oca2 Mutation and its Effects on Pigmentation and Behavior in Astyanax Mexicanus and Danio Rerio

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2017-04-11
Authors
Klaassen, Hannah
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Genetics, Developmental and Cell Biology
Abstract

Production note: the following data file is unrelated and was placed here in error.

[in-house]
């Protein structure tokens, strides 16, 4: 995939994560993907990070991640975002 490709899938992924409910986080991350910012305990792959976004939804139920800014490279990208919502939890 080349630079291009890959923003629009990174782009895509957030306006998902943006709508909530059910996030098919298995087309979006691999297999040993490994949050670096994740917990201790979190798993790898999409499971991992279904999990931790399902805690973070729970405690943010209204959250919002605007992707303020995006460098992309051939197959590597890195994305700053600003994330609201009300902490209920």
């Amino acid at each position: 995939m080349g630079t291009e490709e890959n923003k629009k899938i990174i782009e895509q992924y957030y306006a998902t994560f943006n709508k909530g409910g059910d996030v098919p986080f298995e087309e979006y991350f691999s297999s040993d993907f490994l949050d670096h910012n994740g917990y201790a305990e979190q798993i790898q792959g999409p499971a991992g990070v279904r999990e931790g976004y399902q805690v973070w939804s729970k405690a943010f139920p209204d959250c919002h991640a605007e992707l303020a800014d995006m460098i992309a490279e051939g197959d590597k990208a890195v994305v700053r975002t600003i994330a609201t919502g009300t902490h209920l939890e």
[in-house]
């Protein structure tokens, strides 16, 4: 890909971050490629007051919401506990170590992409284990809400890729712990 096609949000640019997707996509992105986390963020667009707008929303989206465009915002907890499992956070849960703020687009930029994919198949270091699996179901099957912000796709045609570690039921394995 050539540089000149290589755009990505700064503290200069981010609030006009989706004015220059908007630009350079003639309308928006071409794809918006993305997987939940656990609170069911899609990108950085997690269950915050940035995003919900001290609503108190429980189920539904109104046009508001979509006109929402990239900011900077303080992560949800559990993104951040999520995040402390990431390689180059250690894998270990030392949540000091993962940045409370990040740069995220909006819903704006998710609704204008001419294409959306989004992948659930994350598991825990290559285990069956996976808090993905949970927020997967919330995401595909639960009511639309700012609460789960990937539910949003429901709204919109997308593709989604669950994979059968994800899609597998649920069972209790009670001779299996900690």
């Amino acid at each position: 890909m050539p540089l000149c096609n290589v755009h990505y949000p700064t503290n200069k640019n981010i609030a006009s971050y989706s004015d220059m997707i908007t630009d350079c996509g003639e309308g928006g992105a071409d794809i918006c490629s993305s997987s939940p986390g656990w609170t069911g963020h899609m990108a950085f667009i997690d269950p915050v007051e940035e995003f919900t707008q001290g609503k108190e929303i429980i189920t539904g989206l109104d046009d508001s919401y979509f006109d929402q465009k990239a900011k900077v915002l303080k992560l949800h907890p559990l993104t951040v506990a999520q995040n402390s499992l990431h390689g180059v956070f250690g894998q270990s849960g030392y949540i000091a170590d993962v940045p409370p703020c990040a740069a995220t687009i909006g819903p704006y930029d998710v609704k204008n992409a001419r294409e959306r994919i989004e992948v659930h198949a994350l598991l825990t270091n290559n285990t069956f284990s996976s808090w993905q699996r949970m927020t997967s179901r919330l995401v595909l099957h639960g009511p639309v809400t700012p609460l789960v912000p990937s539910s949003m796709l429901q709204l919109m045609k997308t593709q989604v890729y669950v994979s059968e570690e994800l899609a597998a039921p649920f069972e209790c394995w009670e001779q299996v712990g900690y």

Understanding the genetic basis of trait evolution is critical for determining how and why traits evolve. While many genes, hypothesized to underlie the evolution of traits, have been identified, few have been functionally evaluated in an evolutionary relevant organism. Albinism is the loss of melanin pigmentation, a genetic condition that has evolved in many animals, including populations of Astyanax mexicanus, a small teleost fish, which has both pigmented surface-dwelling and albino cave-dwelling forms. Loss of function mutations in the oculocutaneous albinism II (oca2) gene in cavefish are hypothesized to result in albinism. Intriguingly, loss of OCA2 may also be responsible for changes in behavior, as transient knock-downs of this gene lead to increased amounts of dopamine, a catecholamine neurotransmitter. Catecholamines underlie several behaviors. Our study examined (1) the pigmentation and (2) behavior in oca2 mutant and wildtype fish. These studies were performed in A. mexicanus and another teleost fish, Danio rerio, the zebrafish. We found that the oca2 mutation also affects melanin pigment in zebrafish and surface A. mexicanus. We demonstrated that loss of melanin pigmentation occurs by disrupting the first step of the melanin synthesis pathway. In addition, we found an increase in the number of another pigment cell type, iridophores, in the albino oca2- mutant zebrafish. By crossing oca2 mutant surface fish to cavefish, we definitively demonstrated that oca2 mutations cause albinism in these populations. To study the relationship between pigmentation and behavior, we examined a catecholamine-regulated behavior, schooling, in zebrafish. Our preliminary results did not demonstrate differences in schooling behavior in oca2-mutant zebrafish. Future work will examine alternative behaviors. This is one of the first studies in vertebrates functionally testing a candidate gene underlying the evolution of a trait in the organism itself. Furthermore, extensions of this work may demonstrate a link between albinism and behavior.

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